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a higher permeability than air confine the magnetic field closely to the inductor, thereby increasing the inductance. Inductors come in many shapes. Most are constructed as enamel coated wire wrapped around a ferrite bobbin with wire exposed on the outside, while some enclose the wire completely in ferrite and are called "shielded". Some inductors have an adjustable core, which enables changing of the inductance. Inductors used to block very high frequencies are sometimes made with a wire passing through a ferrite cylinder or bead.

Inductors. Major scale in centimetres.

Small inductors can be etched directly onto a printed circuit board by laying out the trace in a spiral pattern. Some such planar inductors use a planar core. Small value inductors can also be built on integrated circuits using the same processes that are used to make transistors. In these cases, aluminium interconnect is typically used as the conducting material. However, practical constraints make it far more common to use a circuit called a "gyrator" which uses a capacitor and active components to behave similarly to an inductor.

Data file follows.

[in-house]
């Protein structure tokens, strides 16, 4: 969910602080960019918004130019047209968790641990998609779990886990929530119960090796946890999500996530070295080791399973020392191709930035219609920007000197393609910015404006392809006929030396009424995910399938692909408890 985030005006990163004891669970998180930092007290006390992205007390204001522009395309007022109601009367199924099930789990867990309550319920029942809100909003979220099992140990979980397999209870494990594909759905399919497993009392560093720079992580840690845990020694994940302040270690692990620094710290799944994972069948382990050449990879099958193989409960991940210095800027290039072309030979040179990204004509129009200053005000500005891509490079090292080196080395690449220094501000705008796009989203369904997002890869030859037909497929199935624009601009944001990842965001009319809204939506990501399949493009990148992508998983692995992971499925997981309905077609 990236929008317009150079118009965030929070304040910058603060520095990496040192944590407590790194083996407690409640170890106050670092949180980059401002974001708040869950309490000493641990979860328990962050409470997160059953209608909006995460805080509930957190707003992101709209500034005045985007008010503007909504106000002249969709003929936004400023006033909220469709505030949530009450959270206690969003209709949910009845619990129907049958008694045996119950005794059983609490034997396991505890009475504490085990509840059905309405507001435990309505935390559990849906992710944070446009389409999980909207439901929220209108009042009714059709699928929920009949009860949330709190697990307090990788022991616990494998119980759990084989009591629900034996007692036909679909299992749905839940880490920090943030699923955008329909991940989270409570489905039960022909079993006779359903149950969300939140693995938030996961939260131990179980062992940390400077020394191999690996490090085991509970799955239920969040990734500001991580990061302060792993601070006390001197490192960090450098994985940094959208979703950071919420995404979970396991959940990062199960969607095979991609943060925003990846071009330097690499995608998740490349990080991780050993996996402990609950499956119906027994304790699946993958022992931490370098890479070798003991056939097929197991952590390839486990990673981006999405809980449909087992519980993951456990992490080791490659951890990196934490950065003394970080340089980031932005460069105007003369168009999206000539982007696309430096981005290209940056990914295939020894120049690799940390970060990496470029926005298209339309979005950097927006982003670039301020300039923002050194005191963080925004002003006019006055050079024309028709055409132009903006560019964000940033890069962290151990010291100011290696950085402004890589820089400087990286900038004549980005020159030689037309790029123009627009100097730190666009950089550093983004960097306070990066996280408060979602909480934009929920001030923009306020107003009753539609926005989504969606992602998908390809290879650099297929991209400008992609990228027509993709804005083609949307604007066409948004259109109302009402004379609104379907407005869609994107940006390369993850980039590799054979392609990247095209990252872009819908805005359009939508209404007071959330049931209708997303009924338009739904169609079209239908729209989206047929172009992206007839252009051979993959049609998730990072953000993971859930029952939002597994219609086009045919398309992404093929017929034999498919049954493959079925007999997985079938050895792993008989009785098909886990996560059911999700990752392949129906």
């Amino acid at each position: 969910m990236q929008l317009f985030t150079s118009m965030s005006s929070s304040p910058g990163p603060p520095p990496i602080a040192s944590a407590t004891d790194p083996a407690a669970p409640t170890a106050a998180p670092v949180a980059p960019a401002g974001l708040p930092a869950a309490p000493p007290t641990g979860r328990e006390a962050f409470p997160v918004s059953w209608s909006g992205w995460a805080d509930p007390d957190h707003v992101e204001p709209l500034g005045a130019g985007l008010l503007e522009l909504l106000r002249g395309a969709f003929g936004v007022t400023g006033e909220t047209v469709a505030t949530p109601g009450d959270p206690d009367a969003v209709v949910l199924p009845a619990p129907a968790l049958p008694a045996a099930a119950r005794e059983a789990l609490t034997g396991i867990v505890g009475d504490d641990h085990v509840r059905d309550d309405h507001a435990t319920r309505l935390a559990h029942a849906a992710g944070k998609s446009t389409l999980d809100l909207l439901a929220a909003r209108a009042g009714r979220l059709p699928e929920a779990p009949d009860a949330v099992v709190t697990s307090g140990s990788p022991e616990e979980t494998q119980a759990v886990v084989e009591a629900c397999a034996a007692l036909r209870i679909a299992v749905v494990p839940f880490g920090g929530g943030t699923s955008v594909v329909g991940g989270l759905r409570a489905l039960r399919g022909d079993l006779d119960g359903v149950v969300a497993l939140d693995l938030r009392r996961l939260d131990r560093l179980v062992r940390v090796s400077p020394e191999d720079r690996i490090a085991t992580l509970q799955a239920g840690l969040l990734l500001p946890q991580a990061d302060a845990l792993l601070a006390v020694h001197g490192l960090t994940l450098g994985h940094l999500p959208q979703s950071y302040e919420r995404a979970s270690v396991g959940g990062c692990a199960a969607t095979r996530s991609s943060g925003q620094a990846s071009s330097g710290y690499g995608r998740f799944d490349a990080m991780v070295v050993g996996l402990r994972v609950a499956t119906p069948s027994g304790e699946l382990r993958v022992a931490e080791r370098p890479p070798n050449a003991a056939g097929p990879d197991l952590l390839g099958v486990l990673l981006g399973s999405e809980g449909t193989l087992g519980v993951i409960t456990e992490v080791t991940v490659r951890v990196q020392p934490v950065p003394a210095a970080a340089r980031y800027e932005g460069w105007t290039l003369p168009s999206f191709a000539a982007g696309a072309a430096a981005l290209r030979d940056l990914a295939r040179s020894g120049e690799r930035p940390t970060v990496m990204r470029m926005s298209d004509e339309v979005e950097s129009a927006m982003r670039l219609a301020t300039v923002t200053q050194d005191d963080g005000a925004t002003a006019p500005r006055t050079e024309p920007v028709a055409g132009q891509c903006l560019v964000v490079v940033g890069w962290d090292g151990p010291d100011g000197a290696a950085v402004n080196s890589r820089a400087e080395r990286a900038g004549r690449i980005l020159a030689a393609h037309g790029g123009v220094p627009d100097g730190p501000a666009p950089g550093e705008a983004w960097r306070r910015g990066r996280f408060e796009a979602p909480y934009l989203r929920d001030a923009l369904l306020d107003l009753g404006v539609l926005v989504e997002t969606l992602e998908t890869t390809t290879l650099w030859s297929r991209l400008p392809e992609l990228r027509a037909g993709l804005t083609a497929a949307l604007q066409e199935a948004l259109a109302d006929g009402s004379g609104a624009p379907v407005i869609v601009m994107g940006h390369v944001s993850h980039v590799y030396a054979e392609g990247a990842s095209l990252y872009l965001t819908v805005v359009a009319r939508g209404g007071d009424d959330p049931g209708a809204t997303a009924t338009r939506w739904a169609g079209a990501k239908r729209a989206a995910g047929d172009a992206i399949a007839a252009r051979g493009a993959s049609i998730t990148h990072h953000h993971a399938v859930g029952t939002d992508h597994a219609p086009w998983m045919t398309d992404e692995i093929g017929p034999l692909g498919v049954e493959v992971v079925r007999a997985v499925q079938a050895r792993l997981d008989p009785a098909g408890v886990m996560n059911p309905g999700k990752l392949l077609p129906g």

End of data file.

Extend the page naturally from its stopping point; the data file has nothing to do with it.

In electric circuits
While a capacitor opposes changes in voltage, an inductor opposes changes in current. An ideal inductor would offer no resistance to a constant direct current; however, only superconducting inductors have truly zero electrical resistance. In general, the relationship between the time-varying voltage v(t) across an inductor with inductance L and the time-varying current i(t) passing through it is described by the differential equation:

When there is a sinusoidal alternating current (AC) through an inductor, a

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sinusoidal voltage is induced. The amplitude of the voltage is proportional to the product of the amplitude (I ) of the current and the frequency ( f ) of P the current.

In this situation, the phase of the current lags that of the voltage by 90 degrees.

Laplace circuit analysis (s-domain)
When using the Laplace transform in circuit analysis, the transfer impedance of an ideal inductor with no initial current is represented in the s domain by: where L is the inductance, and s is the complex frequency If the inductor does have initial current, it can be represented by: adding a voltage source in series with the inductor, having the value:

(Note that the source should have a polarity that opposes the initial current) or by adding a current source in parallel with the inductor, having the value:

where L is the inductance, and